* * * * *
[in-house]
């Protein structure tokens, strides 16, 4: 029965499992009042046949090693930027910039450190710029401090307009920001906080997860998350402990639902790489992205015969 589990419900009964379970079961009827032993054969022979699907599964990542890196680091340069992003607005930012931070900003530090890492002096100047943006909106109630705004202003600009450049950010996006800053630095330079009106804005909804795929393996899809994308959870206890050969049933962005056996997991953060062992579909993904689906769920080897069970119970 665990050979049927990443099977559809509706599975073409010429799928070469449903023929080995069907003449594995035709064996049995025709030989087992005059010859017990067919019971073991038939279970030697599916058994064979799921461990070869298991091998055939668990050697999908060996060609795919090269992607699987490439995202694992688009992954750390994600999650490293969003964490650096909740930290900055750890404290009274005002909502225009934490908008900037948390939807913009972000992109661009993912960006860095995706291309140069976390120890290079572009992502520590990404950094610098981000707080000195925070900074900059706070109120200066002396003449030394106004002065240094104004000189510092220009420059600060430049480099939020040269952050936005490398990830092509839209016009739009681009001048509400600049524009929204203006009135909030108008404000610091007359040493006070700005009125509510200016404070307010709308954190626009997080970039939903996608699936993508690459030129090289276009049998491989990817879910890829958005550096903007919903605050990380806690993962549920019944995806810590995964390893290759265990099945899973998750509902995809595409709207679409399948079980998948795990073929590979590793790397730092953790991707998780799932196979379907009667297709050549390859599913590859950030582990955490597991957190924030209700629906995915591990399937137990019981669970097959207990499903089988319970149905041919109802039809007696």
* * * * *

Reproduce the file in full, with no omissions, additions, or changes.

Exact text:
[in-house]
């Protein structure tokens, strides 16, 4: 029965499992009042046949090693930027910039450190710029401090307009920001906080997860998350402990639902790489992205015969 589990419900009964379970079961009827032993054969022979699907599964990542890196680091340069992003607005930012931070900003530090890492002096100047943006909106109630705004202003600009450049950010996006800053630095330079009106804005909804795929393996899809994308959870206890050969049933962005056996997991953060062992579909993904689906769920080897069970119970 665990050979049927990443099977559809509706599975073409010429799928070469449903023929080995069907003449594995035709064996049995025709030989087992005059010859017990067919019971073991038939279970030697599916058994064979799921461990070869298991091998055939668990050697999908060996060609795919090269992607699987490439995202694992688009992954750390994600999650490293969003964490650096909740930290900055750890404290009274005002909502225009934490908008900037948390939807913009972000992109661009993912960006860095995706291309140069976390120890290079572009992502520590990404950094610098981000707080000195925070900074900059706070109120200066002396003449030394106004002065240094104004000189510092220009420059600060430049480099939020040269952050936005490398990830092509839209016009739009681009001048509400600049524009929204203006009135909030108008404000610091007359040493006070700005009125509510200016404070307010709308954190626009997080970039939903996608699936993508690459030129090289276009049998491989990817879910890829958005550096903007919903605050990380806690993962549920019944995806810590995964390893290759265990099945899973998750509902995809595409709207679409399948079980998948795990073929590979590793790397730092953790991707998780799932196979379907009667297709050549390859599913590859950030582990955490597991957190924030209700629906995915591990399937137990019981669970097959207990499903089988319970149905041919109802039809007696």